Earlier this year I wrote about the “pirated” bike lane that was installed on Saskatchewan Drive in Edmonton at night, complete with official looking tape and pylons. That rogue bike lane was outed early the next morning when the first Edmonton Transit bus driver tried to navigate through the pylons to a bus stop. It may have been prescient, as Edmonton is now looking at building separated bike lanes in their downtown.
With the same vivacious foresight and imagination is a great group on Twitter called SF Transformation (SFMTrA) .They have been reframing San Francisco streets to be bike friendly by bending the rules a little bit, and installing bike lanes where and when needed. But here’s the surprise-following the creation of a new bike friendly intervention in Golden Gate Park, the city said that the markers can stay until it follows up with its own set of permanent changes.
Yes, San Francisco City Hall took a look at rogue pylons and posts from John F. Kennedy to Kezar Drives and saw the value in the intervention. And here’s the background:
“One of our members, a father of two, who bikes this route daily taking his child to school was spurred into action after he was nearly hit in this bike lane by a fast-moving car.”In reaction, we started by placing cones in the bike buffer zone—and monitored the cars before and after. The cones made this road safer for everyone. But the Park Service took them down after a few days. So next we installed the same white soft-hit posts you see protecting the bike lanes on Market Street.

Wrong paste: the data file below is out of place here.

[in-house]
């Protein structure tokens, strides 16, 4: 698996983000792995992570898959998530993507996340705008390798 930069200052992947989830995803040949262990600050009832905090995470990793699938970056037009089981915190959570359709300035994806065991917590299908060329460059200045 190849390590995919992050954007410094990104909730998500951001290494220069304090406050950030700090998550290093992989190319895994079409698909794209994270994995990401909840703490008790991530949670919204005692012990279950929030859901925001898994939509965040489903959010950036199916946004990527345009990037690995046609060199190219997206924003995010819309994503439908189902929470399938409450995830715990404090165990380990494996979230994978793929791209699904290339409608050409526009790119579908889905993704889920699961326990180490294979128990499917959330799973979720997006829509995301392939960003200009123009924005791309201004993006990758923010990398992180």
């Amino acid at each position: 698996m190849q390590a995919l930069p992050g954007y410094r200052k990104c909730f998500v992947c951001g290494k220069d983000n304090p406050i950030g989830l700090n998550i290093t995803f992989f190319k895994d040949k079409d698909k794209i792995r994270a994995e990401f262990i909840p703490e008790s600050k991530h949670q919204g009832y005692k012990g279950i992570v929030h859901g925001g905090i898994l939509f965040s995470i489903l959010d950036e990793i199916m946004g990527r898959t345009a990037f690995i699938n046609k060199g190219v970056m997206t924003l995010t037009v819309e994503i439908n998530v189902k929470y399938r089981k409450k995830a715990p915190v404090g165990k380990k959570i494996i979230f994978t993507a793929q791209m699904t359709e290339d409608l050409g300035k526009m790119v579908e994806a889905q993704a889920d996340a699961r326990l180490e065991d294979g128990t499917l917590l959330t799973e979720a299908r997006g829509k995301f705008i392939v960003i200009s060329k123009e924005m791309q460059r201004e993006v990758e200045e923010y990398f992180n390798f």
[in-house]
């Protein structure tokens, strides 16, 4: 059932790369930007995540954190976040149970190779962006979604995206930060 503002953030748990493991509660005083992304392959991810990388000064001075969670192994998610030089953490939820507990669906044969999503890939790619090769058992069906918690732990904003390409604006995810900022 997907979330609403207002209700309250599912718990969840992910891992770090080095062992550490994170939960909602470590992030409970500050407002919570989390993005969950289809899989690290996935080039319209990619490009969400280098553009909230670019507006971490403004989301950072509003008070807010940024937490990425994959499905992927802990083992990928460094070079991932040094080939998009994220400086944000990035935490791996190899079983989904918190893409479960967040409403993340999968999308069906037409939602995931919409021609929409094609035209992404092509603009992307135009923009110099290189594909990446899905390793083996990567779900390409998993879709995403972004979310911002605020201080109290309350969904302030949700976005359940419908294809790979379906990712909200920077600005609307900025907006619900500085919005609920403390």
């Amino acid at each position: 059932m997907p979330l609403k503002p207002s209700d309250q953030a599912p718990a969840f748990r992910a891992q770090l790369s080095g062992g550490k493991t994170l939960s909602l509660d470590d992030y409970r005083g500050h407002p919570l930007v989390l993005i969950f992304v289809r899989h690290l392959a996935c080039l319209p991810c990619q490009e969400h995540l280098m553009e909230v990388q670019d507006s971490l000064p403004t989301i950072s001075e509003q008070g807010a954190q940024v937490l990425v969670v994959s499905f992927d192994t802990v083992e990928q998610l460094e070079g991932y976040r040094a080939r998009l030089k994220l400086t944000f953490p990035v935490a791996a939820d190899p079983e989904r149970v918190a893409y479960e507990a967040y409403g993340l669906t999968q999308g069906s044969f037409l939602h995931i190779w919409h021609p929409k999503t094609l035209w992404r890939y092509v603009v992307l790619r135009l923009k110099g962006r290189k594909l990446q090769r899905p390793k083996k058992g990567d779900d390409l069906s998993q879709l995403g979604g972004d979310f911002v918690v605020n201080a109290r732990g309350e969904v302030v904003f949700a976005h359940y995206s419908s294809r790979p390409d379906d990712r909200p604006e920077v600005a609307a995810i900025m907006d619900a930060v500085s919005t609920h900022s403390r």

[The city leaders and agencies] simply aren’t moving fast enough to adapting to a world where not everyone gets around in a private automobile. We are helping transform our streets more quickly. Other than a few green scraps of paint, our roads basically look the same since the 50s and 60s when cities across America devastated their public streets by catering unwaveringly to the new technology of the time – the automobile. They need to make walking safer and more enjoyable. Biking safer. Muni buses faster. And loading and unloading from Ubers and eventually autonomous cars safer.”